December 18, 2009
Climbing stairs is a measurable, observable and repeatable activity. Louis Hayes thinks more CrossFitters should add stair climbing to their daily WODs.
This past year I stumbled upon a CrossFit message-board thread about exercises readers thought should be a part of CrossFit programming. I happened to read the thread during my seasonal immersion in winter stair climbing, but my post replying suggesting “stair and hill climbing” went completely ignored by the other posters.
I wondered if I had too easily persuaded myself that climbing passes the fundamental three-pronged test of CrossFit: functionality, constant variation, and high intensity. Why did no one else agree with me?
I believe climbing is a task that fits harmoniously within the CrossFit mandate. If one can’t see climbing a few flights of stairs as functional, I ask, “What is more practical or lifelike?” The variety in stair climbing is infinite: speed, duration, skipping stairs, forward, backward, carrying loads—these are but a few options. Lastly, for those who don’t see climbing as a high-intensity activity, I’ll race anyone to the top floor of a 20-story building and, when I catch my breath, argue about its intensity.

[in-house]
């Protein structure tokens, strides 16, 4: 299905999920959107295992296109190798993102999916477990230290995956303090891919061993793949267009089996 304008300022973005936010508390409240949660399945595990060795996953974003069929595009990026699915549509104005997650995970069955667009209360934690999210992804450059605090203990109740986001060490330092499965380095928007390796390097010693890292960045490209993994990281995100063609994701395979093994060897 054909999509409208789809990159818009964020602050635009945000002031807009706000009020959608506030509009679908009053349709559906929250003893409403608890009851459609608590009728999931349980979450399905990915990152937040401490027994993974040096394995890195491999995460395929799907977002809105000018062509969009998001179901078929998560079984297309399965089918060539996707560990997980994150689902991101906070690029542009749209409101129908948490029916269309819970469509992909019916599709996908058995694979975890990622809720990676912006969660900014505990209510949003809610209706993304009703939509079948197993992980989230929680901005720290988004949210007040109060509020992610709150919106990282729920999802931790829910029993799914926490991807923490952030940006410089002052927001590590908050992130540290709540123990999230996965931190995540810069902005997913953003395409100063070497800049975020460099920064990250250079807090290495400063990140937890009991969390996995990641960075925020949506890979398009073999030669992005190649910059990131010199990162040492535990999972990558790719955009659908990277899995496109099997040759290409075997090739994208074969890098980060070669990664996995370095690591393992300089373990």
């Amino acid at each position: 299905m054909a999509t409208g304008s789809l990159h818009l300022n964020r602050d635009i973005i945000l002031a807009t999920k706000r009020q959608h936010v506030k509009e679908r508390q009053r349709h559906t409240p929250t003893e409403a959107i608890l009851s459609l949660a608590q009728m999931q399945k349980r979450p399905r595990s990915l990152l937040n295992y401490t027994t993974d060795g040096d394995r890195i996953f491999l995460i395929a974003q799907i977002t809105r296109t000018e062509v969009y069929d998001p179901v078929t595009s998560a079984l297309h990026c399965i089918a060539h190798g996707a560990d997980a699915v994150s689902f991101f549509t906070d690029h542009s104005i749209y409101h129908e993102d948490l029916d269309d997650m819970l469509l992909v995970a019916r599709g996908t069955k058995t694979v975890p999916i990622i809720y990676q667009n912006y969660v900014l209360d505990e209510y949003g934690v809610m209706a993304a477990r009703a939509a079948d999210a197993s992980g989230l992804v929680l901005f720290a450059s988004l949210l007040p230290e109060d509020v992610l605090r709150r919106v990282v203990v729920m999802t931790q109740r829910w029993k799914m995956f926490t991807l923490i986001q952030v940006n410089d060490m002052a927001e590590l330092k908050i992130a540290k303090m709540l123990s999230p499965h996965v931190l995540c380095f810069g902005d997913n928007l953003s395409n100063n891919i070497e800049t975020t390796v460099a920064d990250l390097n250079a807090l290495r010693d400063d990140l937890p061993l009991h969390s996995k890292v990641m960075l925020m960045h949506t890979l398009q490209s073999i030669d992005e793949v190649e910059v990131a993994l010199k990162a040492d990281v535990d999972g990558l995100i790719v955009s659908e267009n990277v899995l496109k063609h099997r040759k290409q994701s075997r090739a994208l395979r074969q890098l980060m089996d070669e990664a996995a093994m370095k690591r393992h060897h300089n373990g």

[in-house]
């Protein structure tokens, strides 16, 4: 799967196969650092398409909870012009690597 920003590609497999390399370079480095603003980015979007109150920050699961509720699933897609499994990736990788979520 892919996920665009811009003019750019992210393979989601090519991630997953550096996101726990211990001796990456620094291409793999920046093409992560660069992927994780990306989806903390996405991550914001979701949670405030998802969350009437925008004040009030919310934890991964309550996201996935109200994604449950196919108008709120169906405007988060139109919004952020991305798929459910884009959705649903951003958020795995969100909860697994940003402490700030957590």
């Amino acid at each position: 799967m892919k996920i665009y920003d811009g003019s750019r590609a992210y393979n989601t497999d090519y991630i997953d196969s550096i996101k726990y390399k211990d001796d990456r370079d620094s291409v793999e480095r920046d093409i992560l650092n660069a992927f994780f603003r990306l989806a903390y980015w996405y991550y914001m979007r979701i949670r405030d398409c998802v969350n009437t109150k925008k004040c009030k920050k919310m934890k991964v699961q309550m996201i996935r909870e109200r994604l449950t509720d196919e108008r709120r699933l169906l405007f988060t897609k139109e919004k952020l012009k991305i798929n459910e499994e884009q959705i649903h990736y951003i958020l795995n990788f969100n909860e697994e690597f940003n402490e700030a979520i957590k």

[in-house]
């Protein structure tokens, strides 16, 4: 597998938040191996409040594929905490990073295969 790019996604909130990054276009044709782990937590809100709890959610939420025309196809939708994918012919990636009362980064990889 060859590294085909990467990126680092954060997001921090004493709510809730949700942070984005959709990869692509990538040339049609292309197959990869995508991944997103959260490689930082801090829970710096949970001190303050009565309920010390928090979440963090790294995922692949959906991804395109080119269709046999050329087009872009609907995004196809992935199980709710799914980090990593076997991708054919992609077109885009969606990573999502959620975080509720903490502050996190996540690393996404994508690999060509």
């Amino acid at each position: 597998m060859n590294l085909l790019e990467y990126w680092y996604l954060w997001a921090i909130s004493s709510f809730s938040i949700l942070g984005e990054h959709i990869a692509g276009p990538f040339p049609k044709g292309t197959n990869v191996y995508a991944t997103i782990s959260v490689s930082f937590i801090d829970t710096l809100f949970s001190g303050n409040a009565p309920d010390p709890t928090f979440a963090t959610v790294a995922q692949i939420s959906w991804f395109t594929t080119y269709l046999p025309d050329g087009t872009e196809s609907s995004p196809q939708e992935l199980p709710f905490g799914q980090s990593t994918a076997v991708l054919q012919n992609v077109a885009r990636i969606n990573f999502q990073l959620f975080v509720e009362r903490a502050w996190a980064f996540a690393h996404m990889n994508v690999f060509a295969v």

Stair climbing fits snuggly into the CrossFit world on so many fronts, but it wasn’t until this last winter’s stair-preparation season that I really appreciated my new methodology’s compatibility with CrossFit. With the help of the power formula, I took my stair-race training to new heights via measurement, analysis and repeatability.